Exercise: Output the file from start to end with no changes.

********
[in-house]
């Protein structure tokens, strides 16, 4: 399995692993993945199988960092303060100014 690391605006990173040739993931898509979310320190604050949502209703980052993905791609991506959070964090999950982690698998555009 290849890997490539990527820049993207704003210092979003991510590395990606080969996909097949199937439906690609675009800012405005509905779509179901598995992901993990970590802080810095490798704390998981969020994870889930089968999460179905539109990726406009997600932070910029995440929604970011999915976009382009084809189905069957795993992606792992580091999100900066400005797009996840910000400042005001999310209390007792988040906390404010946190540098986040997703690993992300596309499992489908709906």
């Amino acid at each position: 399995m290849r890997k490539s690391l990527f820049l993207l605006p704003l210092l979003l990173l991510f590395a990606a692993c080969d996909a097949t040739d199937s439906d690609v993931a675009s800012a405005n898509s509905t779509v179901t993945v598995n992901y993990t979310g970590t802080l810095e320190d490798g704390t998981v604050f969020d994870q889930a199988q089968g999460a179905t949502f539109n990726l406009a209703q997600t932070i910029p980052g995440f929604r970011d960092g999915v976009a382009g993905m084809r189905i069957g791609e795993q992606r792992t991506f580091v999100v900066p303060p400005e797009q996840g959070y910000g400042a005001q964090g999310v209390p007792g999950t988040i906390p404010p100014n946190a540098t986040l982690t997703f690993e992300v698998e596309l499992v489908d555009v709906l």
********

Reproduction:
[in-house]
């Protein structure tokens, strides 16, 4: 399995692993993945199988960092303060100014 690391605006990173040739993931898509979310320190604050949502209703980052993905791609991506959070964090999950982690698998555009 290849890997490539990527820049993207704003210092979003991510590395990606080969996909097949199937439906690609675009800012405005509905779509179901598995992901993990970590802080810095490798704390998981969020994870889930089968999460179905539109990726406009997600932070910029995440929604970011999915976009382009084809189905069957795993992606792992580091999100900066400005797009996840910000400042005001999310209390007792988040906390404010946190540098986040997703690993992300596309499992489908709906």
């Amino acid at each position: 399995m290849r890997k490539s690391l990527f820049l993207l605006p704003l210092l979003l990173l991510f590395a990606a692993c080969d996909a097949t040739d199937s439906d690609v993931a675009s800012a405005n898509s509905t779509v179901t993945v598995n992901y993990t979310g970590t802080l810095e320190d490798g704390t998981v604050f969020d994870q889930a199988q089968g999460a179905t949502f539109n990726l406009a209703q997600t932070i910029p980052g995440f929604r970011d960092g999915v976009a382009g993905m084809r189905i069957g791609e795993q992606r792992t991506f580091v999100v900066p303060p400005e797009q996840g959070y910000g400042a005001q964090g999310v209390p007792g999950t988040i906390p404010p100014n946190a540098t986040l982690t997703f690993e992300v698998e596309l499992v489908d555009v709906l």